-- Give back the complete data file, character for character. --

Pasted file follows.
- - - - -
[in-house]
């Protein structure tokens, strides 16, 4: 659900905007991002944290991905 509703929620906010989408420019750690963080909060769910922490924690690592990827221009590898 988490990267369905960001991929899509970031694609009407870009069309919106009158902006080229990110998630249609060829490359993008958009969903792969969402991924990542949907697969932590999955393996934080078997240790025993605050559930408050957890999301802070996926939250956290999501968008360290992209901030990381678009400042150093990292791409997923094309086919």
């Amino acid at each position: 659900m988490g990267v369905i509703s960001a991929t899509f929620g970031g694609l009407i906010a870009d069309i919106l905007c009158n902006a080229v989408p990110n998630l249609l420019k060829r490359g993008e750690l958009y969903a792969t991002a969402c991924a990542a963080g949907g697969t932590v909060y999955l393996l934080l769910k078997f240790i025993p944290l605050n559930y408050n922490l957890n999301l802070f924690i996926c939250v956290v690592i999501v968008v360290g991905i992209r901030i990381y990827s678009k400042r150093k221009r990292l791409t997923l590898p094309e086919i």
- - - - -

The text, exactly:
[in-house]
């Protein structure tokens, strides 16, 4: 659900905007991002944290991905 509703929620906010989408420019750690963080909060769910922490924690690592990827221009590898 988490990267369905960001991929899509970031694609009407870009069309919106009158902006080229990110998630249609060829490359993008958009969903792969969402991924990542949907697969932590999955393996934080078997240790025993605050559930408050957890999301802070996926939250956290999501968008360290992209901030990381678009400042150093990292791409997923094309086919």
């Amino acid at each position: 659900m988490g990267v369905i509703s960001a991929t899509f929620g970031g694609l009407i906010a870009d069309i919106l905007c009158n902006a080229v989408p990110n998630l249609l420019k060829r490359g993008e750690l958009y969903a792969t991002a969402c991924a990542a963080g949907g697969t932590v909060y999955l393996l934080l769910k078997f240790i025993p944290l605050n559930y408050n922490l957890n999301l802070f924690i996926c939250v956290v690592i999501v968008v360290g991905i992209r901030i990381y990827s678009k400042r150093k221009r990292l791409t997923l590898p094309e086919i």